by Leah Hager Cohen, published by Norton, 2007. 302 pages
A beautiful character-driven novel about Beatrice, a teenage girl who decides to be an actor. Her grandmother is a famous actress, but has been estranged from her family for as long as Beatrice can remember. Beatrice reaches out to her grandmother for advice, and in doing so begins the long process of defining herself separately from her parents. At the same time, her parents become embroiled in a scandal stemming from accusations on her father for sexual harassment. Both internal and external pressures help Beatrice leave her home and restrictive parents.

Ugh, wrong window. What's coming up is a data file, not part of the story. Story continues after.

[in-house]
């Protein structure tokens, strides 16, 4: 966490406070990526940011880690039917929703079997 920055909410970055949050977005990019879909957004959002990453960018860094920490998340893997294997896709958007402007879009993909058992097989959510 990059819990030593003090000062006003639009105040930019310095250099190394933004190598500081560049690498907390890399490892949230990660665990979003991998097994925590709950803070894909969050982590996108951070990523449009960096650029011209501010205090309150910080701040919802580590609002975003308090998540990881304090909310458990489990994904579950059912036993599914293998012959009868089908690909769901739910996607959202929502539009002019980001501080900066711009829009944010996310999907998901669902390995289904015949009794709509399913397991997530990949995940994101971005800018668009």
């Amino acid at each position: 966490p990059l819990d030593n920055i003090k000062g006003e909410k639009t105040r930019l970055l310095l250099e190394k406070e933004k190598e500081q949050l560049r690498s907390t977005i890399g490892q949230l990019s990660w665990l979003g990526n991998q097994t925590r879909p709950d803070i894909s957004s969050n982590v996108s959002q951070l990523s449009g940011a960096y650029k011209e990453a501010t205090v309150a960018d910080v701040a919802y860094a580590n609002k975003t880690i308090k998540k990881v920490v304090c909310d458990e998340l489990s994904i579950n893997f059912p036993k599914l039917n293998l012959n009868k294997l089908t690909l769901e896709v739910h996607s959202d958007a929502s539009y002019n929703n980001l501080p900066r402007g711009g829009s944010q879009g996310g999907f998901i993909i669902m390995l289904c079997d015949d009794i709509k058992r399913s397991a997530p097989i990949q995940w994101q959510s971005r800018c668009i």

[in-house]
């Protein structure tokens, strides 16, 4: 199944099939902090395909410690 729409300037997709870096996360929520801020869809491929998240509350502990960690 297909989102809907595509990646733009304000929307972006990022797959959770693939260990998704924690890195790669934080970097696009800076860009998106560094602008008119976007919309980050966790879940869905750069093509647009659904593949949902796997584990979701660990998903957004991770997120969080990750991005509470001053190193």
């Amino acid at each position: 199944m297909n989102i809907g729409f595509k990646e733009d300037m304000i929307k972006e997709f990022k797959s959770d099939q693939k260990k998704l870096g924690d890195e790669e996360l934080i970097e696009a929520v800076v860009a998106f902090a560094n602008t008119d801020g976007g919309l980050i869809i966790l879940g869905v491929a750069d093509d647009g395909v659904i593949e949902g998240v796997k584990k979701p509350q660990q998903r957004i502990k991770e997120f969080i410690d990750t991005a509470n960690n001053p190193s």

This is a rich book. The author has a gift for language, making descriptive passages that seem so right. The book emphasizes the need for language to have real meaning, not just sound important. (Beatrice's father is a professor who often launches into lectures that sound important but aren't necessarily meaningful.) The emphasis on truth and meaning is a refreshing change from Beatrice's childhood filled with words that cloak feeling and establish boundaries.
People who like character driven books and coming of age stories would like this book.